Two stories catch him. In the summer of 1956, when I was in Hollywood on some magazine jobs, I went to hear him every night I could make it at Ken Brown's place in Santa Monica. I would sit there marveling as he played "Rhee! Oh Rhee!" (my favorite) and the rest, and between sets we would sit around and talk about the days seven or eight years ago when he was playing at the Embers in New York and after hours he and I and Eddi

Condon would go to a Chinese restaurant where the proprietor would bring us a teapot full of what Condon always called "slant-eyed whiskey." After the playing and reminiscing were over-I'm talking about the Hollywood visit again—Red and I would go out somewhere and eat. One night I noticed that he was strangely quiet. I didn't want to ask what was wrong. He is sometimes shy, I thought this was one of his shy nights, and he couldn't bring himself to say much (in that Embers period, he often thought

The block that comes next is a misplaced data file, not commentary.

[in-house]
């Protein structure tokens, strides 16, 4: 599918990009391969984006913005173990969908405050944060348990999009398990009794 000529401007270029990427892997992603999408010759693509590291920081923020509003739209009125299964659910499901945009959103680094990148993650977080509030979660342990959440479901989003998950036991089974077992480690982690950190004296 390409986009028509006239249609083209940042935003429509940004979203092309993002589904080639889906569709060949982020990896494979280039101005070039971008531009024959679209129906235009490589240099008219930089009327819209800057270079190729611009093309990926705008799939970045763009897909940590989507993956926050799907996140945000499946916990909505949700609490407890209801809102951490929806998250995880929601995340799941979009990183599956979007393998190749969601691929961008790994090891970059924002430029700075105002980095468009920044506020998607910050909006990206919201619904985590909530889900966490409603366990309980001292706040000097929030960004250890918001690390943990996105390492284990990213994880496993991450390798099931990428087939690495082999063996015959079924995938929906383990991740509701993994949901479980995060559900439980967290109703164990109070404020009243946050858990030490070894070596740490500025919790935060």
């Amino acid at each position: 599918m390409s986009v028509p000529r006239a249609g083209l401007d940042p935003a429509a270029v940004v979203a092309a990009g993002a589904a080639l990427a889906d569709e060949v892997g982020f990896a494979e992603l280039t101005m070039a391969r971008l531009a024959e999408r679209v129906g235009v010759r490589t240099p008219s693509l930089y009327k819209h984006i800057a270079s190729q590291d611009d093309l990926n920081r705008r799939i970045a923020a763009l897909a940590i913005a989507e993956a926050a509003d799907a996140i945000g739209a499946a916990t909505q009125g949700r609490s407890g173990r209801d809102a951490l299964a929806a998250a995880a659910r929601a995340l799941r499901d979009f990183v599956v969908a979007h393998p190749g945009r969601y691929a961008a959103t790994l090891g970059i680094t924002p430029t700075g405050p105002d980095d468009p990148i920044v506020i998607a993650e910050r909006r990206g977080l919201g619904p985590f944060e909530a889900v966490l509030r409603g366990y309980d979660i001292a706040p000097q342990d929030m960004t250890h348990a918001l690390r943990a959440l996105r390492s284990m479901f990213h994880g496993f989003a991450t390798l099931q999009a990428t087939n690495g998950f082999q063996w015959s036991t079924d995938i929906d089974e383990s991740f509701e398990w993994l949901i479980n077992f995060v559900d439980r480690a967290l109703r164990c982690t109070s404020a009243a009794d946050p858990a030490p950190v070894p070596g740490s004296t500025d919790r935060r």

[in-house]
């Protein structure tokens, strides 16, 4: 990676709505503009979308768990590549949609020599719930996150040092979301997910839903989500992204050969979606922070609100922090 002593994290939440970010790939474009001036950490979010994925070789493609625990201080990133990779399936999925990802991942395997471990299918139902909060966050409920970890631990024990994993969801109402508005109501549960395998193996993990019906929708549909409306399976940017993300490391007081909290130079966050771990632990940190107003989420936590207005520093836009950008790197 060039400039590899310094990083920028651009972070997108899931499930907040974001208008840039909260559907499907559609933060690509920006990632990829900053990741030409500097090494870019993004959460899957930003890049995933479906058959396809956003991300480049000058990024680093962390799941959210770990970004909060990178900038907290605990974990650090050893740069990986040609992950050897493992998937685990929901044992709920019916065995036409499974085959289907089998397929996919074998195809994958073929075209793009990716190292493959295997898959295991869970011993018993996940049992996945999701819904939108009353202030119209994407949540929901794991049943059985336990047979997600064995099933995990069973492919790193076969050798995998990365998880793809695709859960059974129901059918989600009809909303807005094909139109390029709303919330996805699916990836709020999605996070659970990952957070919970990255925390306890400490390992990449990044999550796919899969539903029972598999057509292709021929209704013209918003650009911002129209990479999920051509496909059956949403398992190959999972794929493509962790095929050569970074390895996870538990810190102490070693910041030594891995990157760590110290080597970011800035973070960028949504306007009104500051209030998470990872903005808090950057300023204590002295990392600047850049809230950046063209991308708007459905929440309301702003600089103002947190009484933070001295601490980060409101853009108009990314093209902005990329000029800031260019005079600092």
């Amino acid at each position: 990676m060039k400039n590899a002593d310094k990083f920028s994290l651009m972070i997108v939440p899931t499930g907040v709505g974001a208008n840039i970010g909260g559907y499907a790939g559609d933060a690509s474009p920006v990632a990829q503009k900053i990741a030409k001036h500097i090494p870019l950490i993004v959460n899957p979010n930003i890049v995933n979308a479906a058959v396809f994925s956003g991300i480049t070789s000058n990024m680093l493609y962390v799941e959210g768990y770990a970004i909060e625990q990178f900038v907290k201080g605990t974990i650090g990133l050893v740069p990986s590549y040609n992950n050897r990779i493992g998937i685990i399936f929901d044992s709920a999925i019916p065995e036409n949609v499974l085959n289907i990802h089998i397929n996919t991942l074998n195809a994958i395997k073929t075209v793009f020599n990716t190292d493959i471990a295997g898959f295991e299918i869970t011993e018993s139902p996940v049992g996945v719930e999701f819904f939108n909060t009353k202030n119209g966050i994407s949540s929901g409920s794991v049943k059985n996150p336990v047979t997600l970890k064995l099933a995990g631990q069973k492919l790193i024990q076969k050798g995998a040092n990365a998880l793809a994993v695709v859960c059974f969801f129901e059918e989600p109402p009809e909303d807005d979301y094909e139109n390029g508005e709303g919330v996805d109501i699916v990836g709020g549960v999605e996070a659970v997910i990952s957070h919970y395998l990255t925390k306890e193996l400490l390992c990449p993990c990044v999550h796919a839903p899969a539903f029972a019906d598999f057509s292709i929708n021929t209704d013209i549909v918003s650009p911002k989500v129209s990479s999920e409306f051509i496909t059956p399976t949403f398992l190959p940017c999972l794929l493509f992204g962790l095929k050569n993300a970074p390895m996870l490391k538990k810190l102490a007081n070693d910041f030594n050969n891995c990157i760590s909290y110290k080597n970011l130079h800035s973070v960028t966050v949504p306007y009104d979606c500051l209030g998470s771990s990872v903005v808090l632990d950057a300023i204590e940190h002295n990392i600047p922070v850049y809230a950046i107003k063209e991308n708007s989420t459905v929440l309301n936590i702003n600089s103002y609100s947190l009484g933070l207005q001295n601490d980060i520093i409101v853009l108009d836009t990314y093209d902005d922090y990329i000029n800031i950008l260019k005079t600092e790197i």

of more to say than some of us felt was necessary; but he had not yet gone on the wagon, then). We ate, said good night, and he went over to his house in Santa Monica and I went back to my hotel. The next evening he apologized. He said, "I'm sorry for being so quiet last night. We had to take our little boy to the hospital yesterday. It was sort of serious. I started to tell you about it but then I knew you'd worry and I didn't want to spoil your evening."

That is one side of him. Adjectives may now be filled in at random, and all the noble ones will do.